The significantly more valuable  Australian export to Russia – alumina for Oleg Deripaska’s Rusal amounting to 10% of Australia’s total alumina exports or about A$750 million — was quietly preserved by Canberra until the US sanctions were announced against Rusal on April 6. When the Americans decide on what terms trade can be resumed with Rusal, the Australians will do what they are told. In the meantime, the price of Queensland alumina has risen sharply to compensate for the reduction in volume of production and exports. 

Bishop was described last week by Turnbull as “Australia’s finest Foreign Minister”, as she was  purged at the same time as he was. In retrospect,  on Bishop’s foreign policy success list a Sydney think-tank rates her attacks on Chinese military manoeuvres in the South China Sea  ahead of her United Nations campaign against Russia.  In the larger space outside Australia,  Bishop’s vocable pose-striking has been inconsequential.

In its review of Dutton’s foreign policy postures, the same local think-tank has failed to detect Russia at all. 

On the government’s front bench in the Australian House of Representatives, before the ouster (left to right): Malcolm Turnbull, Julie Bishop, Peter Dutton. Bishop has told an Australian journalist that at a tea-only reception for foreign ministers in Cambodia, Russian Foreign Minister Sergei Lavrov “ ‘bribed a waiter to put scotch into my teacup. Lavrov is evil,’ she says by way of explanation.” She also told the reporter: “her proudest achievement was confronting Vladimir Putin after Russian-backed rebels in Ukraine shot down the civilian airliner MH17.”   Prime Minister Turnbull has relied on secret Australian and US intelligence reports to refuse to pay state compensation to Australian families of the Malaysian flight victims because the intelligence does not substantiate Bishop’s public allegations. For this story, banned in the Australian media, click to read.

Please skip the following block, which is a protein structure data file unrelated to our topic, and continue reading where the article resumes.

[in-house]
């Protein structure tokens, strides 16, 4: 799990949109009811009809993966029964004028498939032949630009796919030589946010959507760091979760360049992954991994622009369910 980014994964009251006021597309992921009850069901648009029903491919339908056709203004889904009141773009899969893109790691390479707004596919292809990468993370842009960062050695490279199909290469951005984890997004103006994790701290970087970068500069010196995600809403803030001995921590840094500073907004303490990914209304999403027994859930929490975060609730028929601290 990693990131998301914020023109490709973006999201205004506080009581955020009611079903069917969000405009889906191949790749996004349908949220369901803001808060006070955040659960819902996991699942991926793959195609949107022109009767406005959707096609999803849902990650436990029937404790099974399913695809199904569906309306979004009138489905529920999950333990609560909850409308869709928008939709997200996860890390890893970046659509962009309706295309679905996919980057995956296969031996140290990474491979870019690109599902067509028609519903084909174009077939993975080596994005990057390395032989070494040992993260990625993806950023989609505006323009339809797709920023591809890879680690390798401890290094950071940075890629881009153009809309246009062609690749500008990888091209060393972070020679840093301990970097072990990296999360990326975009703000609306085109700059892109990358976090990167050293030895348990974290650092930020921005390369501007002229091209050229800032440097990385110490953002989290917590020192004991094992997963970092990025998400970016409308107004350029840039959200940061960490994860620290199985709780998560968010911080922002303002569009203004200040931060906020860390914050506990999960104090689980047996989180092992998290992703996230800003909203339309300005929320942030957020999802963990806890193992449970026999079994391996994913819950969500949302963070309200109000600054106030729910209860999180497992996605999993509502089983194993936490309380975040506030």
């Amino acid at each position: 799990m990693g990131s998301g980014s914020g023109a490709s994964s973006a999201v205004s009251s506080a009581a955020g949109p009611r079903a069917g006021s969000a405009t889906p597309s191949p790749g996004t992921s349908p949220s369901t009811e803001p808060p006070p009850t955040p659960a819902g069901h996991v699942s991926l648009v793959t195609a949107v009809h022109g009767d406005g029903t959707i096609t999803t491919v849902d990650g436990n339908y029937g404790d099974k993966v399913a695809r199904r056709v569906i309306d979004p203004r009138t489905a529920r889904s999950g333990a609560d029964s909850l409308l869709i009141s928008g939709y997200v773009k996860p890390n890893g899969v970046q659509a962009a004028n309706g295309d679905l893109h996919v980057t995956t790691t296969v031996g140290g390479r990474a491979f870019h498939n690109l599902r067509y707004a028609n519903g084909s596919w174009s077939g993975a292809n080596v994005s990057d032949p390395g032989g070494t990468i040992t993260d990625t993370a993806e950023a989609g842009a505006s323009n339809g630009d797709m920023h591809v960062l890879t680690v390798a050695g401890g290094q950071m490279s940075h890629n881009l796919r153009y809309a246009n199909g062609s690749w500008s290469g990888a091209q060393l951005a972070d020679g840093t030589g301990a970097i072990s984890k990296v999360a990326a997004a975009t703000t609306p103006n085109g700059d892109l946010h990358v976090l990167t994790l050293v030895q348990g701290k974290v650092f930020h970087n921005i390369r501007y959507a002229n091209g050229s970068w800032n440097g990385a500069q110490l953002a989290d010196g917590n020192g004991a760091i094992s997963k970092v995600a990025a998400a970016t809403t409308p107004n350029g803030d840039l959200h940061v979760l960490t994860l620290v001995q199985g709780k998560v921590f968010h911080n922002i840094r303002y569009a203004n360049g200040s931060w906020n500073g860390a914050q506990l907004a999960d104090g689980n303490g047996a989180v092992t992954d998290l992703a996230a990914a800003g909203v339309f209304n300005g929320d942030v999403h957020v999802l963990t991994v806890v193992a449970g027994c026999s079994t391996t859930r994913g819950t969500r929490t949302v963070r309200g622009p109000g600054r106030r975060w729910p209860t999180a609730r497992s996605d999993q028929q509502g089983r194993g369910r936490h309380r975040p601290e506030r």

For Australians to keep voting for the pose without comprehending the price, the Australian media and universities have successfully censored and silenced all independent reporting on Russia. Here’s a test of that in 2013, after an Australian was arrested and imprisoned in Murmansk and St Petersburg for being the radioman in a Greenpeace operation to occupy a Russian oil rig in the Pechora Sea. 

As the first Australian reporter to establish a bureau in Moscow in 1989, and the only one to continue, the Australian media ban on me started first. What I didn’t know when it began was that the impetus came from other Australian journalists and their editors, who tried to persuade the Russian ambassador in Canberra to cancel my visa.

This is the story of why that was done, and how, by an Australian reporter to arrive in Russia after me; his Russia-hating stand has proved to have greater longevity than he did. His name was Robert Haupt (right). His Russia-hating book, The Last Boat to Astrakhan, published posthumously in 1998, was celebrated by his friends in his old newspapers as “a distillation of his shrewd observations about the forces of change he witnessed”.  It can be ordered from Amazon at the remainder price just $2.96.

This piece about Haupt was written for an Australian intellectual quarterly called Quadrant. The manuscript was lost in old files until rediscovered yesterday. Quadrant refused to publish.